Book: Hotel on the Corner of Bitter and Sweet by Jamie Ford
My personal enjoyment rating: 3 out of 5 stars (It was only OK)
Book source: Personal copy
Sensitive reader: There is nothing objectionable in this novel.
Henry Lee is caught between loyalty to his family, his country and his dearest friend. As a first generation Chinese-American, Henry is subject to abuse from his fellow classmates for his ethnicity, but at least he is not being forced into “relocation” camps like his fellow Seattle citizens, the thousands of Japanese immigrants and Japanese-Americans thought to be a threat to the country during this tumultuous time. Henry’s only ally and friend is Keiko Okabe, another 6th grader with whom he develops an enduring friendship.
I was expecting to LOVE this book, due to all the glowing reviews I’ve read. But it fell short for me in many areas.
I thought the story was very predictable: a Romeo/Juliet type romance between two Chinese-American and Japanese American youths. I had a hard time believing that these 12 year olds would develop the very “adult” feelings they were experiencing. I thought the author tried to show that because of their family traditions, relationships could develop at such an early age. But in the end, despite all the uncertainty and tragedy that was happening to them that would normally draw two people together (like a pair of 16 or 17 year olds), I think 12 year olds would be 12 year olds and think the opposite sex still, for the most part, would have cooties.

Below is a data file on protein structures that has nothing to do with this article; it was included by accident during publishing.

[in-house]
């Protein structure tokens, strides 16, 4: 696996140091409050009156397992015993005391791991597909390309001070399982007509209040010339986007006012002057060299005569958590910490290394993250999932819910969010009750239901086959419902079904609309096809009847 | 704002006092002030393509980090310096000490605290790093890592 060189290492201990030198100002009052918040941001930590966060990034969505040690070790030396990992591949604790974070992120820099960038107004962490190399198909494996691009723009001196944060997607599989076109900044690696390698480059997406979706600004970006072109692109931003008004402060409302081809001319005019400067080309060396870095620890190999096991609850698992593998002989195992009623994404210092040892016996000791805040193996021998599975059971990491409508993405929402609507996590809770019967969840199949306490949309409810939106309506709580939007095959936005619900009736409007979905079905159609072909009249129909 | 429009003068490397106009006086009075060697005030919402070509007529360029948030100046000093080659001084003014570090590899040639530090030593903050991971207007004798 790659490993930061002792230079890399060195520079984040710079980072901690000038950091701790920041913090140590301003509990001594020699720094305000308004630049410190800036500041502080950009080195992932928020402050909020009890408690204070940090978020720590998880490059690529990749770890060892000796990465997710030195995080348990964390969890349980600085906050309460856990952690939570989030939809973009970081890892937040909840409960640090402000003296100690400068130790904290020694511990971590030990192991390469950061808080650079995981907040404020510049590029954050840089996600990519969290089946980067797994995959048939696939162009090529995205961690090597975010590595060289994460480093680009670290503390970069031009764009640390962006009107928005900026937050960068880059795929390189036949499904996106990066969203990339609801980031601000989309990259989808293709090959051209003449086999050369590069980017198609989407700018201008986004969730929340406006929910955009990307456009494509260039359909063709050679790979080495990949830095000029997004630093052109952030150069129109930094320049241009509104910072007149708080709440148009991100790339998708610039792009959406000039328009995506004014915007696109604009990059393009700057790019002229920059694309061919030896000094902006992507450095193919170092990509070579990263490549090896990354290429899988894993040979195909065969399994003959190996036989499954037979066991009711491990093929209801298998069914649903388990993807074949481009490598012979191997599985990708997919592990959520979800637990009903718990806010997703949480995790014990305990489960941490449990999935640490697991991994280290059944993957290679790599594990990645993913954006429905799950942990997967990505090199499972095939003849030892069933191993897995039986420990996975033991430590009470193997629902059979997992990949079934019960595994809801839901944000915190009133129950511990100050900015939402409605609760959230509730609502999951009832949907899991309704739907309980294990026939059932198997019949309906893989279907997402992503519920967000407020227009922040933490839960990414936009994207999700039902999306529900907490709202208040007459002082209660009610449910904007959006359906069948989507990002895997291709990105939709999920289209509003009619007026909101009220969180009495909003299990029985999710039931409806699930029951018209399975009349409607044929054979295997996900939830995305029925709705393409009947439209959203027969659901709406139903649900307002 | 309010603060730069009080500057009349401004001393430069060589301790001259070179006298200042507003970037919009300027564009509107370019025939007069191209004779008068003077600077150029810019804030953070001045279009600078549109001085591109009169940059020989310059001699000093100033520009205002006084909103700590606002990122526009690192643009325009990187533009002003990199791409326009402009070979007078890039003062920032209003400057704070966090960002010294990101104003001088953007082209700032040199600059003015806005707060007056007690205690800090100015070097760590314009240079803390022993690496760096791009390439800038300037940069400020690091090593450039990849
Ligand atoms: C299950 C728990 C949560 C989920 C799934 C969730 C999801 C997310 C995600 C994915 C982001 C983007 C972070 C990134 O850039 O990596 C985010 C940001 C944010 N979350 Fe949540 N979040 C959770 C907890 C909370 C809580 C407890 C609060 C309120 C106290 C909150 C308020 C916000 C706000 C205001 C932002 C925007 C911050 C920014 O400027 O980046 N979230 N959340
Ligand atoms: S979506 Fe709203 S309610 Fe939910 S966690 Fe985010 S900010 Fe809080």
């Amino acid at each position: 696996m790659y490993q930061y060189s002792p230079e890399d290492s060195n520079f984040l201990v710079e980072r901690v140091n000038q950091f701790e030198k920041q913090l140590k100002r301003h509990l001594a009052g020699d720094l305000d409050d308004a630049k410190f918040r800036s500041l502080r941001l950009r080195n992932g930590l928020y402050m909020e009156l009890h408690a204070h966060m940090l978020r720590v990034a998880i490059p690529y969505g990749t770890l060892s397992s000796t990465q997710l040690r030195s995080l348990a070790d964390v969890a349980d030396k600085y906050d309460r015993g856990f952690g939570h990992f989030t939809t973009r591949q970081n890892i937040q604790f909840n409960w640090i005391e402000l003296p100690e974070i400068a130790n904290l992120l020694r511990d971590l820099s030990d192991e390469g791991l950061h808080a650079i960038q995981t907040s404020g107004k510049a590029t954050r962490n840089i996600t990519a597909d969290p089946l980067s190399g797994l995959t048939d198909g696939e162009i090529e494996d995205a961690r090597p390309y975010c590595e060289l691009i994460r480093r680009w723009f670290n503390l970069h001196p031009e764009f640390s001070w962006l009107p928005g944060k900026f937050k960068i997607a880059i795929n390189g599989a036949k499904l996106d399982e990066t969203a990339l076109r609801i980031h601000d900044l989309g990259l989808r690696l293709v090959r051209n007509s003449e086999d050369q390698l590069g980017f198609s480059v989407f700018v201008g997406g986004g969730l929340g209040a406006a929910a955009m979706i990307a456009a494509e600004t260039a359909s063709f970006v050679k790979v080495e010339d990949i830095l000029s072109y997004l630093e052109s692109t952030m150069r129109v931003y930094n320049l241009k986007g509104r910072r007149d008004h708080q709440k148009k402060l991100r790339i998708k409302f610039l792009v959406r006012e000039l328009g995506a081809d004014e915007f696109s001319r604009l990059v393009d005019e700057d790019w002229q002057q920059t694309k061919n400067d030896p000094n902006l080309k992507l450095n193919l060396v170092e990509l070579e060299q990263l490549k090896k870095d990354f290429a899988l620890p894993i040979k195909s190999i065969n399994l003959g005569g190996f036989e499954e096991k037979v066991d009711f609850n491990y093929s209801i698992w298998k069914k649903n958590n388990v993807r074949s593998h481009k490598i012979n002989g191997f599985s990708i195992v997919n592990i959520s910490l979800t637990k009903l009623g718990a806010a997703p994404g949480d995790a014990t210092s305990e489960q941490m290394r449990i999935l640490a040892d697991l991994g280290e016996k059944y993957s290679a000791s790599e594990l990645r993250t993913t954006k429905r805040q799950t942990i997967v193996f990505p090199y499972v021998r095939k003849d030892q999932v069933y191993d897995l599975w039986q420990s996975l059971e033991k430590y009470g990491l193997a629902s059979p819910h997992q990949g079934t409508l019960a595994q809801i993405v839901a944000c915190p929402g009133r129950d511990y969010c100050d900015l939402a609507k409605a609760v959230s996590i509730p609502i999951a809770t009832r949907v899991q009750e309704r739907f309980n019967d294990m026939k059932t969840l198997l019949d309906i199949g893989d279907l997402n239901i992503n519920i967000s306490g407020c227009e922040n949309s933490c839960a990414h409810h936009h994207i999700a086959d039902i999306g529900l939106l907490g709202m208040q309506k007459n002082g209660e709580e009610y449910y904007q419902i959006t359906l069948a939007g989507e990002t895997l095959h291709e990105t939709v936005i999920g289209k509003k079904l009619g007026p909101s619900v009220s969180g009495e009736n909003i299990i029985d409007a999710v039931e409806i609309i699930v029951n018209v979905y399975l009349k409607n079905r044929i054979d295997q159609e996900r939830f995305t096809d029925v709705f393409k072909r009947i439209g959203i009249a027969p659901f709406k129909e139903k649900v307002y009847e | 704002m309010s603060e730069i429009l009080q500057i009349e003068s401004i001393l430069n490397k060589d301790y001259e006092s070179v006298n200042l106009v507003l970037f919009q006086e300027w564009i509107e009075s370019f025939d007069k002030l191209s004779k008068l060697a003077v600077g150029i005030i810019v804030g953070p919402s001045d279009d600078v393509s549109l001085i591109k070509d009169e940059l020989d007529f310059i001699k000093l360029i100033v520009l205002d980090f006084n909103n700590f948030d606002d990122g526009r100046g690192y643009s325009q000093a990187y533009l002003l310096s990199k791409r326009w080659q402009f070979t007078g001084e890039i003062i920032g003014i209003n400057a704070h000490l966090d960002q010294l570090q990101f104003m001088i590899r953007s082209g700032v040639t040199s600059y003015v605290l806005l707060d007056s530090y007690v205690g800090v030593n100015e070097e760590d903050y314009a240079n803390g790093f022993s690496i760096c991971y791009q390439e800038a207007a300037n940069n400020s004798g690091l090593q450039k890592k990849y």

I also wanted to feel the pain and tragedy of this entire community of people being relocated to areas as far away as Texas, and I didn’t. I thought the author’s narrative and prose was very two dimensional – there was always something missing.
There were also a couple of historical questions of authenticity that I tried to reconcile: During the flash back/flash forward sequencing, a scene set in 1986 had Henry and a vintage record shop owner discussing the restoration of a vinyl record, to which the shop owner replies, “it could only be restored with a laser.” I’m not an expert on vinyl LPs, but were lasers used as a means of restoring anything in the ‘80s? Also, when trying to find Keiko in her mature years, Henry’s son is purported to use his “computer.” Again, the assumption here is that computers were used to “search” for things, and I don’t think they had that capability yet. But, I could be wrong.
Ultimately, Hotel on the Corner of Bitter and Sweet, was an adequate tribute to those who were subject unfair deportation from their homes and deprived of their property, livelihoods, and in many cases, families. I'm still waiting for the complete novel that tells the story and the history of Japanese internment in the United States.
This is a very intersting narrative from the author about the Japanese district in Seattle: